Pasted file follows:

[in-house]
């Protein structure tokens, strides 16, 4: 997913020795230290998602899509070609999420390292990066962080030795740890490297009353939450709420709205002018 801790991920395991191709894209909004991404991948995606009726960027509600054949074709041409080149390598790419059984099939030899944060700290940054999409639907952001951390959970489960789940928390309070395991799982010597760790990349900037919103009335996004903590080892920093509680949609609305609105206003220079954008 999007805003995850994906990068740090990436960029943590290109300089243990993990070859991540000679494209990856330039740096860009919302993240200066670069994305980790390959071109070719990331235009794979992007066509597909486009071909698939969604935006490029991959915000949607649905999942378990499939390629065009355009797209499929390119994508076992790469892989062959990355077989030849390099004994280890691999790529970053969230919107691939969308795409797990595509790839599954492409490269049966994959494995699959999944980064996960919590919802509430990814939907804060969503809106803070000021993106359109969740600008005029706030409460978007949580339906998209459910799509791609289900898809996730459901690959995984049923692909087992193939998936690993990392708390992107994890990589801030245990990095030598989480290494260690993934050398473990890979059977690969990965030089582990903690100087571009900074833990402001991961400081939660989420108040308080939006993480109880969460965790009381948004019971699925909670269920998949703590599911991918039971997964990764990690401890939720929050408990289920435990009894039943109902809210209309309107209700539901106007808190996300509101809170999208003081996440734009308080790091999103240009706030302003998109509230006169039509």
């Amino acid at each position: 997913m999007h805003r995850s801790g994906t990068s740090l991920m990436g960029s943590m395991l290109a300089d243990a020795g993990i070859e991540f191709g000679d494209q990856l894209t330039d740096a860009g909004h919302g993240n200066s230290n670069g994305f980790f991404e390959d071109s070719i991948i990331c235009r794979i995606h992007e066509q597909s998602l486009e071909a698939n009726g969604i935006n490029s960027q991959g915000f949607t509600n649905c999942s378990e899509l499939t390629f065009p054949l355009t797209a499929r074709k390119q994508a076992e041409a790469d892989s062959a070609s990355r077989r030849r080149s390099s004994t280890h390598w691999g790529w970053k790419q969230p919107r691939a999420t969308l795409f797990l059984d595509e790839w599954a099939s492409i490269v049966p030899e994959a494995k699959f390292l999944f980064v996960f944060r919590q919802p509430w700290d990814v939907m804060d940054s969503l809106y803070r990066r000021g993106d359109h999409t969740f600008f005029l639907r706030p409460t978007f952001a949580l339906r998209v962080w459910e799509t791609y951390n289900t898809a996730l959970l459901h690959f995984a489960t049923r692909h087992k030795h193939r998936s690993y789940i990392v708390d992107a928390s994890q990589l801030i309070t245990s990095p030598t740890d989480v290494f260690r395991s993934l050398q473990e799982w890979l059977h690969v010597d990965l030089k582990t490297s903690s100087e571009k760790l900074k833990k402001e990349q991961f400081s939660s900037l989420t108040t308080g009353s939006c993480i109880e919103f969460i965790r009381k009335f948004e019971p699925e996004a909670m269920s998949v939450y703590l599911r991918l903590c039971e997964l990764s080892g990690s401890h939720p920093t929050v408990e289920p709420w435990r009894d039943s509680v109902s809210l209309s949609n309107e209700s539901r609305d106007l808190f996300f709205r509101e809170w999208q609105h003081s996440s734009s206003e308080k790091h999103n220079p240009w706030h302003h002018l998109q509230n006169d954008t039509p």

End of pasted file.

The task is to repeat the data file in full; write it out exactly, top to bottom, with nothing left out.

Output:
[in-house]
């Protein structure tokens, strides 16, 4: 997913020795230290998602899509070609999420390292990066962080030795740890490297009353939450709420709205002018 801790991920395991191709894209909004991404991948995606009726960027509600054949074709041409080149390598790419059984099939030899944060700290940054999409639907952001951390959970489960789940928390309070395991799982010597760790990349900037919103009335996004903590080892920093509680949609609305609105206003220079954008 999007805003995850994906990068740090990436960029943590290109300089243990993990070859991540000679494209990856330039740096860009919302993240200066670069994305980790390959071109070719990331235009794979992007066509597909486009071909698939969604935006490029991959915000949607649905999942378990499939390629065009355009797209499929390119994508076992790469892989062959990355077989030849390099004994280890691999790529970053969230919107691939969308795409797990595509790839599954492409490269049966994959494995699959999944980064996960919590919802509430990814939907804060969503809106803070000021993106359109969740600008005029706030409460978007949580339906998209459910799509791609289900898809996730459901690959995984049923692909087992193939998936690993990392708390992107994890990589801030245990990095030598989480290494260690993934050398473990890979059977690969990965030089582990903690100087571009900074833990402001991961400081939660989420108040308080939006993480109880969460965790009381948004019971699925909670269920998949703590599911991918039971997964990764990690401890939720929050408990289920435990009894039943109902809210209309309107209700539901106007808190996300509101809170999208003081996440734009308080790091999103240009706030302003998109509230006169039509």
């Amino acid at each position: 997913m999007h805003r995850s801790g994906t990068s740090l991920m990436g960029s943590m395991l290109a300089d243990a020795g993990i070859e991540f191709g000679d494209q990856l894209t330039d740096a860009g909004h919302g993240n200066s230290n670069g994305f980790f991404e390959d071109s070719i991948i990331c235009r794979i995606h992007e066509q597909s998602l486009e071909a698939n009726g969604i935006n490029s960027q991959g915000f949607t509600n649905c999942s378990e899509l499939t390629f065009p054949l355009t797209a499929r074709k390119q994508a076992e041409a790469d892989s062959a070609s990355r077989r030849r080149s390099s004994t280890h390598w691999g790529w970053k790419q969230p919107r691939a999420t969308l795409f797990l059984d595509e790839w599954a099939s492409i490269v049966p030899e994959a494995k699959f390292l999944f980064v996960f944060r919590q919802p509430w700290d990814v939907m804060d940054s969503l809106y803070r990066r000021g993106d359109h999409t969740f600008f005029l639907r706030p409460t978007f952001a949580l339906r998209v962080w459910e799509t791609y951390n289900t898809a996730l959970l459901h690959f995984a489960t049923r692909h087992k030795h193939r998936s690993y789940i990392v708390d992107a928390s994890q990589l801030i309070t245990s990095p030598t740890d989480v290494f260690r395991s993934l050398q473990e799982w890979l059977h690969v010597d990965l030089k582990t490297s903690s100087e571009k760790l900074k833990k402001e990349q991961f400081s939660s900037l989420t108040t308080g009353s939006c993480i109880e919103f969460i965790r009381k009335f948004e019971p699925e996004a909670m269920s998949v939450y703590l599911r991918l903590c039971e997964l990764s080892g990690s401890h939720p920093t929050v408990e289920p709420w435990r009894d039943s509680v109902s809210l209309s949609n309107e209700s539901r609305d106007l808190f996300f709205r509101e809170w999208q609105h003081s996440s734009s206003e308080k790091h999103n220079p240009w706030h302003h002018l998109q509230n006169d954008t039509p």